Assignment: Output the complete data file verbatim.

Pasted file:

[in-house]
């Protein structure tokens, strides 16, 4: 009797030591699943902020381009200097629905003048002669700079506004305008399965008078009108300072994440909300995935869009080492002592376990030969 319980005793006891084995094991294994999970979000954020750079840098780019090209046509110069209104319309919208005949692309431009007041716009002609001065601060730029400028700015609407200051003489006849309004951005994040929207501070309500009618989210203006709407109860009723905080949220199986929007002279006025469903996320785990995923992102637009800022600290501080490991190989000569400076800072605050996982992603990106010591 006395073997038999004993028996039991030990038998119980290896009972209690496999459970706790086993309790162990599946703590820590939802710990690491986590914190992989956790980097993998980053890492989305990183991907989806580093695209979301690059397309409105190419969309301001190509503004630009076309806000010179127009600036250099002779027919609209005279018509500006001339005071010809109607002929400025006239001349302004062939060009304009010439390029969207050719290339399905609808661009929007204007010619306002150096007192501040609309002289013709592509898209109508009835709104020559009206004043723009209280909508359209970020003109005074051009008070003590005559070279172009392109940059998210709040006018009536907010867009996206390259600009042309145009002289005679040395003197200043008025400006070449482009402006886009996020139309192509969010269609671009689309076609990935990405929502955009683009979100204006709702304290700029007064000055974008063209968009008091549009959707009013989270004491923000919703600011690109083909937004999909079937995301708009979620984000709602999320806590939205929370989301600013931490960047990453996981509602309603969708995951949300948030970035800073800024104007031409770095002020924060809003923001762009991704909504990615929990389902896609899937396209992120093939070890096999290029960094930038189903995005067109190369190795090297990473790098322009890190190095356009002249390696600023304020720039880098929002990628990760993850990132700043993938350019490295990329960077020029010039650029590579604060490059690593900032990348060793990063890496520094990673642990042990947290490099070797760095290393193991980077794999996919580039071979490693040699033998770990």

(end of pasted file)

[in-house]
């Protein structure tokens, strides 16, 4: 009797030591699943902020381009200097629905003048002669700079506004305008399965008078009108300072994440909300995935869009080492002592376990030969 319980005793006891084995094991294994999970979000954020750079840098780019090209046509110069209104319309919208005949692309431009007041716009002609001065601060730029400028700015609407200051003489006849309004951005994040929207501070309500009618989210203006709407109860009723905080949220199986929007002279006025469903996320785990995923992102637009800022600290501080490991190989000569400076800072605050996982992603990106010591 006395073997038999004993028996039991030990038998119980290896009972209690496999459970706790086993309790162990599946703590820590939802710990690491986590914190992989956790980097993998980053890492989305990183991907989806580093695209979301690059397309409105190419969309301001190509503004630009076309806000010179127009600036250099002779027919609209005279018509500006001339005071010809109607002929400025006239001349302004062939060009304009010439390029969207050719290339399905609808661009929007204007010619306002150096007192501040609309002289013709592509898209109508009835709104020559009206004043723009209280909508359209970020003109005074051009008070003590005559070279172009392109940059998210709040006018009536907010867009996206390259600009042309145009002289005679040395003197200043008025400006070449482009402006886009996020139309192509969010269609671009689309076609990935990405929502955009683009979100204006709702304290700029007064000055974008063209968009008091549009959707009013989270004491923000919703600011690109083909937004999909079937995301708009979620984000709602999320806590939205929370989301600013931490960047990453996981509602309603969708995951949300948030970035800073800024104007031409770095002020924060809003923001762009991704909504990615929990389902896609899937396209992120093939070890096999290029960094930038189903995005067109190369190795090297990473790098322009890190190095356009002249390696600023304020720039880098929002990628990760993850990132700043993938350019490295990329960077020029010039650029590579604060490059690593900032990348060793990063890496520094990673642990042990947290490099070797760095290393193991980077794999996919580039071979490693040699033998770990």